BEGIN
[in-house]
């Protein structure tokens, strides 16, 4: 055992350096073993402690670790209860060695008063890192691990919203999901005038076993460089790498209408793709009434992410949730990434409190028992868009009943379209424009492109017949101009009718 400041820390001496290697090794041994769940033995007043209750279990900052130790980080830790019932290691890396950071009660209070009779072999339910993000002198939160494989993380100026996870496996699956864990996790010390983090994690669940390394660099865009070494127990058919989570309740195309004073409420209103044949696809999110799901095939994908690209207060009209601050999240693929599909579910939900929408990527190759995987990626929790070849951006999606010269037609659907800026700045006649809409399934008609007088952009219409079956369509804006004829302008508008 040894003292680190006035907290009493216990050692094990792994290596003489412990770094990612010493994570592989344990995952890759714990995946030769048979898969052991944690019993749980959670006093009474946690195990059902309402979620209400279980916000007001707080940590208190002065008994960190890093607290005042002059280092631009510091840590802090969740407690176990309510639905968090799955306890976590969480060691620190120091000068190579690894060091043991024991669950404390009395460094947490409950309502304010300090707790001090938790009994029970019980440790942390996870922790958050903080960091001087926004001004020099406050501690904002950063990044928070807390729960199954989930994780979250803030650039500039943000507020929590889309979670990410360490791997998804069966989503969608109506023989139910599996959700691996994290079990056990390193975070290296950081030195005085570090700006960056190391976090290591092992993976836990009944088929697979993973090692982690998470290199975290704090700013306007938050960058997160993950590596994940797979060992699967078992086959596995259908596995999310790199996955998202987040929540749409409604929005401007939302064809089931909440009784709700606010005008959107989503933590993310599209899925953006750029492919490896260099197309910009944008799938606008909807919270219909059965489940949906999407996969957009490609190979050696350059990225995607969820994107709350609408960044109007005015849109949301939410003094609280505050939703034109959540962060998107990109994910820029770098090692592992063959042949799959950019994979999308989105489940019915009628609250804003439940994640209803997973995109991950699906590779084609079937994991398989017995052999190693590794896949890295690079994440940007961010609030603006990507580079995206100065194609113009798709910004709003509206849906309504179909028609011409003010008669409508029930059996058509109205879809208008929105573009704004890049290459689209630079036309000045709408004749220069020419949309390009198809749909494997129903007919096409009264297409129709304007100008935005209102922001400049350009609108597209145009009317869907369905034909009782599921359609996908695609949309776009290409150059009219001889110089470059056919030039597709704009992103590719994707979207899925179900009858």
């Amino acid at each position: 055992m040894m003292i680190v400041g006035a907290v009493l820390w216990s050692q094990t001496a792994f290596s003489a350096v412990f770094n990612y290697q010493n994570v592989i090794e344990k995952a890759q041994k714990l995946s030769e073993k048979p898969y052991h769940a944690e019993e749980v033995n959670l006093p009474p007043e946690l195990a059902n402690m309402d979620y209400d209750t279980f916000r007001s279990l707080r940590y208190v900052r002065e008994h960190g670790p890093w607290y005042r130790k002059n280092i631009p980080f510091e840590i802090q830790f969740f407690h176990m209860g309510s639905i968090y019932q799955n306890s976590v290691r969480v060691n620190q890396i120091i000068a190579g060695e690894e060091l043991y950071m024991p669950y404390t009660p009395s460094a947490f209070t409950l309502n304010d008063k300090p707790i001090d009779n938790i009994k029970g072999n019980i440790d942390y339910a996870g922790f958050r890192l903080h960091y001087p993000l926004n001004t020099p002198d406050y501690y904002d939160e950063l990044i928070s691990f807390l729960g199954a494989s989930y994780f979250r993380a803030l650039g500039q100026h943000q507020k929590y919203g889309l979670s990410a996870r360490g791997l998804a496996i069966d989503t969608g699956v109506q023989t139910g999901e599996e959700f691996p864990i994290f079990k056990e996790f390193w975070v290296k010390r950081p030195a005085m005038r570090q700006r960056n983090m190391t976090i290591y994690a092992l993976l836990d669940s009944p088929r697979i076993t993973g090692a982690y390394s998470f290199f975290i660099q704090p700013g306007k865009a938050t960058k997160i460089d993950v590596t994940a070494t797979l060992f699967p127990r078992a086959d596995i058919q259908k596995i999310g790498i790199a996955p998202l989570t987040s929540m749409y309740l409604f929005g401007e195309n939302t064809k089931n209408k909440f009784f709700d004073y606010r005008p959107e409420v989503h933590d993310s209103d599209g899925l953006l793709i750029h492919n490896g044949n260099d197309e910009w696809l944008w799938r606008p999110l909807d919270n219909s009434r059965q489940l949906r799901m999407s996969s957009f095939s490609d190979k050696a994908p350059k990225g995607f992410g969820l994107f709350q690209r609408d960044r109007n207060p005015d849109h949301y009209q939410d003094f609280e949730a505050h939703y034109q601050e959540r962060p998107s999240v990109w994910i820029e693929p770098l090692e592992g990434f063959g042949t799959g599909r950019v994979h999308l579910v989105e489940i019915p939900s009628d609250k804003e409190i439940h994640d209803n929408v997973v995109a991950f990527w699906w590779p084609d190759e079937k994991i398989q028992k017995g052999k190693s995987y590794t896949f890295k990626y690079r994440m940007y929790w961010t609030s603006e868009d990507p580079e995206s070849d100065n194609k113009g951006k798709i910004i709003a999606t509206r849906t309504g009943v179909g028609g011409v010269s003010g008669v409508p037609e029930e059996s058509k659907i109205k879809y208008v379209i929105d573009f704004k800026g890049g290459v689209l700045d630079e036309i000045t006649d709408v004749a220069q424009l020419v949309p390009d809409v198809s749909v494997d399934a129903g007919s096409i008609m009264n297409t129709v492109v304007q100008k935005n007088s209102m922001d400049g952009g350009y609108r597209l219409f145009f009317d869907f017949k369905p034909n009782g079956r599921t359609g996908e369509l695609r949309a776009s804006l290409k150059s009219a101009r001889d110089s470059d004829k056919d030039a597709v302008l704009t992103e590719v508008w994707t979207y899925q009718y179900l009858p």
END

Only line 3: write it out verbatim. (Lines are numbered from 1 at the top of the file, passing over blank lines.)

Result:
């Amino acid at each position: 055992m040894m003292i680190v400041g006035a907290v009493l820390w216990s050692q094990t001496a792994f290596s003489a350096v412990f770094n990612y290697q010493n994570v592989i090794e344990k995952a890759q041994k714990l995946s030769e073993k048979p898969y052991h769940a944690e019993e749980v033995n959670l006093p009474p007043e946690l195990a059902n402690m309402d979620y209400d209750t279980f916000r007001s279990l707080r940590y208190v900052r002065e008994h960190g670790p890093w607290y005042r130790k002059n280092i631009p980080f510091e840590i802090q830790f969740f407690h176990m209860g309510s639905i968090y019932q799955n306890s976590v290691r969480v060691n620190q890396i120091i000068a190579g060695e690894e060091l043991y950071m024991p669950y404390t009660p009395s460094a947490f209070t409950l309502n304010d008063k300090p707790i001090d009779n938790i009994k029970g072999n019980i440790d942390y339910a996870g922790f958050r890192l903080h960091y001087p993000l926004n001004t020099p002198d406050y501690y904002d939160e950063l990044i928070s691990f807390l729960g199954a494989s989930y994780f979250r993380a803030l650039g500039q100026h943000q507020k929590y919203g889309l979670s990410a996870r360490g791997l998804a496996i069966d989503t969608g699956v109506q023989t139910g999901e599996e959700f691996p864990i994290f079990k056990e996790f390193w975070v290296k010390r950081p030195a005085m005038r570090q700006r960056n983090m190391t976090i290591y994690a092992l993976l836990d669940s009944p088929r697979i076993t993973g090692a982690y390394s998470f290199f975290i660099q704090p700013g306007k865009a938050t960058k997160i460089d993950v590596t994940a070494t797979l060992f699967p127990r078992a086959d596995i058919q259908k596995i999310g790498i790199a996955p998202l989570t987040s929540m749409y309740l409604f929005g401007e195309n939302t064809k089931n209408k909440f009784f709700d004073y606010r005008p959107e409420v989503h933590d993310s209103d599209g899925l953006l793709i750029h492919n490896g044949n260099d197309e910009w696809l944008w799938r606008p999110l909807d919270n219909s009434r059965q489940l949906r799901m999407s996969s957009f095939s490609d190979k050696a994908p350059k990225g995607f992410g969820l994107f709350q690209r609408d960044r109007n207060p005015d849109h949301y009209q939410d003094f609280e949730a505050h939703y034109q601050e959540r962060p998107s999240v990109w994910i820029e693929p770098l090692e592992g990434f063959g042949t799959g599909r950019v994979h999308l579910v989105e489940i019915p939900s009628d609250k804003e409190i439940h994640d209803n929408v997973v995109a991950f990527w699906w590779p084609d190759e079937k994991i398989q028992k017995g052999k190693s995987y590794t896949f890295k990626y690079r994440m940007y929790w961010t609030s603006e868009d990507p580079e995206s070849d100065n194609k113009g951006k798709i910004i709003a999606t509206r849906t309504g009943v179909g028609g011409v010269s003010g008669v409508p037609e029930e059996s058509k659907i109205k879809y208008v379209i929105d573009f704004k800026g890049g290459v689209l700045d630079e036309i000045t006649d709408v004749a220069q424009l020419v949309p390009d809409v198809s749909v494997d399934a129903g007919s096409i008609m009264n297409t129709v492109v304007q100008k935005n007088s209102m922001d400049g952009g350009y609108r597209l219409f145009f009317d869907f017949k369905p034909n009782g079956r599921t359609g996908e369509l695609r949309a776009s804006l290409k150059s009219a101009r001889d110089s470059d004829k056919d030039a597709v302008l704009t992103e590719v508008w994707t979207y899925q009718y179900l009858p």